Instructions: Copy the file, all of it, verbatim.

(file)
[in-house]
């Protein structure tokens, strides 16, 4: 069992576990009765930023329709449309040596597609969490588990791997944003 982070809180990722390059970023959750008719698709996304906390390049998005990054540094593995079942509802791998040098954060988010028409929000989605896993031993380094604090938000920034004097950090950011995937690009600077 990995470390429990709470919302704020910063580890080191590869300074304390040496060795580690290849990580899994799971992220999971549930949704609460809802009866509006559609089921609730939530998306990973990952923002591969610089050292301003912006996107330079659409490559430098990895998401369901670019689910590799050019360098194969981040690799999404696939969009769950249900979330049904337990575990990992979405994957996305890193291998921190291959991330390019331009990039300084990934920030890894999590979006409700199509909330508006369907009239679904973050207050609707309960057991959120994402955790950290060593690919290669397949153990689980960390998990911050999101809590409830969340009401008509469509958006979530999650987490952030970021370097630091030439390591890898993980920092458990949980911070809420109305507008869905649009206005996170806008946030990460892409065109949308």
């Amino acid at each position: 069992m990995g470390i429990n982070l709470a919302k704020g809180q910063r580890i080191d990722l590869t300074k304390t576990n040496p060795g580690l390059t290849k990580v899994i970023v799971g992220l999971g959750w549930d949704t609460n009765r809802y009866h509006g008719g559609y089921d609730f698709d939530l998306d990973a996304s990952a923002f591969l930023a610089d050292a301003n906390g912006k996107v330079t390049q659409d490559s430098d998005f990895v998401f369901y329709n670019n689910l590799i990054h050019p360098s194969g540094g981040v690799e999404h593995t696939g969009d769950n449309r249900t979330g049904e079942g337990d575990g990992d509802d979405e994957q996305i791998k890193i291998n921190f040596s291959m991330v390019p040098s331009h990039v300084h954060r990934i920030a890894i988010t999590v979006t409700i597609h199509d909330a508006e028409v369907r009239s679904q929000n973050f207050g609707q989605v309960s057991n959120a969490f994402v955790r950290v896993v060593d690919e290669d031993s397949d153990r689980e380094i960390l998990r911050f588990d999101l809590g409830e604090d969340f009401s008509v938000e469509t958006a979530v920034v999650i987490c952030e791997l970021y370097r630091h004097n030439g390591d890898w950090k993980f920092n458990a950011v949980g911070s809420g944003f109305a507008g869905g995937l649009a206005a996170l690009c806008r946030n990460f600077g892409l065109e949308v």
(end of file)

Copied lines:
[in-house]
């Protein structure tokens, strides 16, 4: 069992576990009765930023329709449309040596597609969490588990791997944003 982070809180990722390059970023959750008719698709996304906390390049998005990054540094593995079942509802791998040098954060988010028409929000989605896993031993380094604090938000920034004097950090950011995937690009600077 990995470390429990709470919302704020910063580890080191590869300074304390040496060795580690290849990580899994799971992220999971549930949704609460809802009866509006559609089921609730939530998306990973990952923002591969610089050292301003912006996107330079659409490559430098990895998401369901670019689910590799050019360098194969981040690799999404696939969009769950249900979330049904337990575990990992979405994957996305890193291998921190291959991330390019331009990039300084990934920030890894999590979006409700199509909330508006369907009239679904973050207050609707309960057991959120994402955790950290060593690919290669397949153990689980960390998990911050999101809590409830969340009401008509469509958006979530999650987490952030970021370097630091030439390591890898993980920092458990949980911070809420109305507008869905649009206005996170806008946030990460892409065109949308």
């Amino acid at each position: 069992m990995g470390i429990n982070l709470a919302k704020g809180q910063r580890i080191d990722l590869t300074k304390t576990n040496p060795g580690l390059t290849k990580v899994i970023v799971g992220l999971g959750w549930d949704t609460n009765r809802y009866h509006g008719g559609y089921d609730f698709d939530l998306d990973a996304s990952a923002f591969l930023a610089d050292a301003n906390g912006k996107v330079t390049q659409d490559s430098d998005f990895v998401f369901y329709n670019n689910l590799i990054h050019p360098s194969g540094g981040v690799e999404h593995t696939g969009d769950n449309r249900t979330g049904e079942g337990d575990g990992d509802d979405e994957q996305i791998k890193i291998n921190f040596s291959m991330v390019p040098s331009h990039v300084h954060r990934i920030a890894i988010t999590v979006t409700i597609h199509d909330a508006e028409v369907r009239s679904q929000n973050f207050g609707q989605v309960s057991n959120a969490f994402v955790r950290v896993v060593d690919e290669d031993s397949d153990r689980e380094i960390l998990r911050f588990d999101l809590g409830e604090d969340f009401s008509v938000e469509t958006a979530v920034v999650i987490c952030e791997l970021y370097r630091h004097n030439g390591d890898w950090k993980f920092n458990a950011v949980g911070s809420g944003f109305a507008g869905g995937l649009a206005a996170l690009c806008r946030n990460f600077g892409l065109e949308v």